— The highest approval rate, 81 percent, was among those aged 31 to 50.

— Six-hundred-and-ninety-eight respondents answered the question about whether or not they were employed by the district; 93 percent said they were not. This is consistent with budget votes in previous years, the report says.

— Of those who approved, 52 percent said they had children currently in Guilderland schools. Of those who did not approve, only 18 percent said they currently have students in Guilderland schools.

— People without children currently in Guilderland schools represented the majority of survey participants, as was also true in May when voters approved the proposed budget. Sixty percent of referendum survey respondents did not have children currently in the schools, while those without children in school accounted for 64 percent of survey respondents.

— Among respondents against the referendum, the most-often cited reason for opposition, at 56 percent, was, “The tax increase is not responsible.” The second most common reason, at 50 percent, was, “The proposal is not fiscally responsible.” The third-most common was “other,” with respondents writing in various reasons. The fourth and fifth were “The items to be addressed are not necessary,” with 27 percent, and “I want to support the proposal but can’t afford it,” at 20 percent. Sixteen percent checked “I do not have children/grandchildren in the schools.”

— The most common reason among those who approved was “I believe in investing in the district’s facilities,” at 83 percent, and “The items to be addressed are necessary,” at 82 percent.

— Survey respondents said their best sources of information about the referendum were district newsletters, with 56 percent of respondents citing these; 37 percent cited local newspapers; and 26 percent cited school newsletters.

— The highest approval rate was among those who said their best source of information was the district Facebook page, with an 87-percent approval rating; while the lowest approval rate, 50 percent, was seen among people who got information primarily from cable channel 1302.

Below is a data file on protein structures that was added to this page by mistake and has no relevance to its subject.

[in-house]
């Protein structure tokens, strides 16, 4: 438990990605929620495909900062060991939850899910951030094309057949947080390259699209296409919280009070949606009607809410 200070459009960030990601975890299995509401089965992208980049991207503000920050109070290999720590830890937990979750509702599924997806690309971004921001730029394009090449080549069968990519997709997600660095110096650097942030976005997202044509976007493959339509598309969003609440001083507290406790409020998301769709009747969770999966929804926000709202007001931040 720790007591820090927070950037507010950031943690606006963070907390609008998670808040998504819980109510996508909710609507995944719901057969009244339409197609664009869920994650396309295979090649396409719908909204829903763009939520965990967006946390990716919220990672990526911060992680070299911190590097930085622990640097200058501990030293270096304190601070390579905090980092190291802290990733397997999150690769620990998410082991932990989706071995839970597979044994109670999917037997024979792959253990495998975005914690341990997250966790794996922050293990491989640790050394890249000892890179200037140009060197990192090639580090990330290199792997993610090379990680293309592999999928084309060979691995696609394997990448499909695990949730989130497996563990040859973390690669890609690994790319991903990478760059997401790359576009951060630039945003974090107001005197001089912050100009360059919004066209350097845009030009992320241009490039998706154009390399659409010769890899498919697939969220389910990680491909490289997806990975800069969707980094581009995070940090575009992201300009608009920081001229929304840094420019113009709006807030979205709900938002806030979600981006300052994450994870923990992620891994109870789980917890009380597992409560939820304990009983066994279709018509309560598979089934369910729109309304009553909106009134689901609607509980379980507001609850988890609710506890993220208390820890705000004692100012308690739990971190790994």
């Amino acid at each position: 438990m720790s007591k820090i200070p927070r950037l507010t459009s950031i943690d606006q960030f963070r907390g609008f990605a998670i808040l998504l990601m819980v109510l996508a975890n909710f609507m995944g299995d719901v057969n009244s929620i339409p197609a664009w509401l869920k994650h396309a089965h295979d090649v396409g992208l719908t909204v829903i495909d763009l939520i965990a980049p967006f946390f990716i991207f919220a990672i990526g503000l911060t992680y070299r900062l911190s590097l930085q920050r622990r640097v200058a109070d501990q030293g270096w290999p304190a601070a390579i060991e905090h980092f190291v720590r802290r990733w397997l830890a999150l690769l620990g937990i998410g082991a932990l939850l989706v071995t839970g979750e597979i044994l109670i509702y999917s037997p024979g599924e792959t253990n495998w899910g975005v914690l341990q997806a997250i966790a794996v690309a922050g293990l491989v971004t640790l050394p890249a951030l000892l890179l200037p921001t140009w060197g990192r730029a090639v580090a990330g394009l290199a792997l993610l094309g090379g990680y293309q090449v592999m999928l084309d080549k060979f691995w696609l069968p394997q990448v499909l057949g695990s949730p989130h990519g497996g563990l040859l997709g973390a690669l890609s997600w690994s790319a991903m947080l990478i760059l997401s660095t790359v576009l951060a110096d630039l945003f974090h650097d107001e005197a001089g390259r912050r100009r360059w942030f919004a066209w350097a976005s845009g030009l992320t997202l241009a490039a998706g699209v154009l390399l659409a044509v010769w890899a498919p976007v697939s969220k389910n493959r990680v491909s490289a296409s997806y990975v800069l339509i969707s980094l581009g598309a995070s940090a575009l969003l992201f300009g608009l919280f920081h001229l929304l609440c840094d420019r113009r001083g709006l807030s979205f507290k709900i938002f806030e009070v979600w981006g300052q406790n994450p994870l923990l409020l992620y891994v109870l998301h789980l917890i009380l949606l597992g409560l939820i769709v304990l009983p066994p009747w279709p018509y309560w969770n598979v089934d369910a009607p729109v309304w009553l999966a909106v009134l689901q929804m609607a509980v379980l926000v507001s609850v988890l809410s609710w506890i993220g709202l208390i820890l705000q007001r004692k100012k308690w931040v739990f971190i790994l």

What would have been

Of the $43 million referendum, about half, or $21.2 million, was to go to security and safety, including fire-alarm, public-address, and telephone systems, as well as security cameras and impact-resistant film for glass on exterior doors. It would have also included plumbing upgrades and arious interior, exterior, and site work at all seven schools.

About $9.4 million would have gone to efficiency, including renovation of heating and ventilation systems at all schools, and replacement of clock systems and outdated storage systems at four out of five elementary schools.

About $12.1 million would have gone to technology, modernizing science and tech labs at the middle and high schools, improving wireless infrastructure, and adding flexible and reconfigurable classroom furniture.


More Guilderland News

  • The Guilderland committee for police reform assembled arrest records according to race and found that a much higher percentage of Blacks than there are Black residents in town were charged. This is largely due to arrests of out-of-town suspects made at Crossgates Mall, according to Police Chief Daniel McNally. The public is encouraged to read the draft and respond.

  • James Bacon, the group’s attorney, on March 1 was responding to Guilderland and Pyramid’s appeals briefs, filed on Jan. 28 and Jan. 25, respectively, both of which included “misstatements of fact and law which are herein corrected,” Bacon wrote in his filing

  • In November 2019, Albany Country Club proposed changing the zoning of 549 acres from Rural Agricultural to Country Hamlet for a 290-unit development consisting of 100 single-family homes, 100 townhomes, and 90 multi-family units.